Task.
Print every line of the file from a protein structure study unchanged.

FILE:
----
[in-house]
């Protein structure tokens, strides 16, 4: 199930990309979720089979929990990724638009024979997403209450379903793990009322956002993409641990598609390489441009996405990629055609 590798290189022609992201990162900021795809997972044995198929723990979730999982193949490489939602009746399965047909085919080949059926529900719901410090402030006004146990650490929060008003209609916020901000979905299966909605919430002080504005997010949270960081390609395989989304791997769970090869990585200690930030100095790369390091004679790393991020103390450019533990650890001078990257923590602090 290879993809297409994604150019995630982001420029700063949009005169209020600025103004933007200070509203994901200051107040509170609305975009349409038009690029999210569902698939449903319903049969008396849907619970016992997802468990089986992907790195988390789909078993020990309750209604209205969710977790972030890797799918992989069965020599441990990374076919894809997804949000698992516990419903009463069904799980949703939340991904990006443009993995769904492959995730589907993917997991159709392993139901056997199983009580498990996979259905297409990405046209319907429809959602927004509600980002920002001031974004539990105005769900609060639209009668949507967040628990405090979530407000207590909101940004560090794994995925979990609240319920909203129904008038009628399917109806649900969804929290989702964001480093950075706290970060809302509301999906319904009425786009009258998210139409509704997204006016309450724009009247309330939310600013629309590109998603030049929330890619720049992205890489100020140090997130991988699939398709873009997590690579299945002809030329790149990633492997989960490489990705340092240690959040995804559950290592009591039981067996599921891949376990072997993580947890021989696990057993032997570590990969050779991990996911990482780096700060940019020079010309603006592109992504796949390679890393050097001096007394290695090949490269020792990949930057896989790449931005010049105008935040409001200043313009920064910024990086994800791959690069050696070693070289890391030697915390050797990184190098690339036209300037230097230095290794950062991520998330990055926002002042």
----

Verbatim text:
[in-house]
């Protein structure tokens, strides 16, 4: 199930990309979720089979929990990724638009024979997403209450379903793990009322956002993409641990598609390489441009996405990629055609 590798290189022609992201990162900021795809997972044995198929723990979730999982193949490489939602009746399965047909085919080949059926529900719901410090402030006004146990650490929060008003209609916020901000979905299966909605919430002080504005997010949270960081390609395989989304791997769970090869990585200690930030100095790369390091004679790393991020103390450019533990650890001078990257923590602090 290879993809297409994604150019995630982001420029700063949009005169209020600025103004933007200070509203994901200051107040509170609305975009349409038009690029999210569902698939449903319903049969008396849907619970016992997802468990089986992907790195988390789909078993020990309750209604209205969710977790972030890797799918992989069965020599441990990374076919894809997804949000698992516990419903009463069904799980949703939340991904990006443009993995769904492959995730589907993917997991159709392993139901056997199983009580498990996979259905297409990405046209319907429809959602927004509600980002920002001031974004539990105005769900609060639209009668949507967040628990405090979530407000207590909101940004560090794994995925979990609240319920909203129904008038009628399917109806649900969804929290989702964001480093950075706290970060809302509301999906319904009425786009009258998210139409509704997204006016309450724009009247309330939310600013629309590109998603030049929330890619720049992205890489100020140090997130991988699939398709873009997590690579299945002809030329790149990633492997989960490489990705340092240690959040995804559950290592009591039981067996599921891949376990072997993580947890021989696990057993032997570590990969050779991990996911990482780096700060940019020079010309603006592109992504796949390679890393050097001096007394290695090949490269020792990949930057896989790449931005010049105008935040409001200043313009920064910024990086994800791959690069050696070693070289890391030697915390050797990184190098690339036209300037230097230095290794950062991520998330990055926002002042």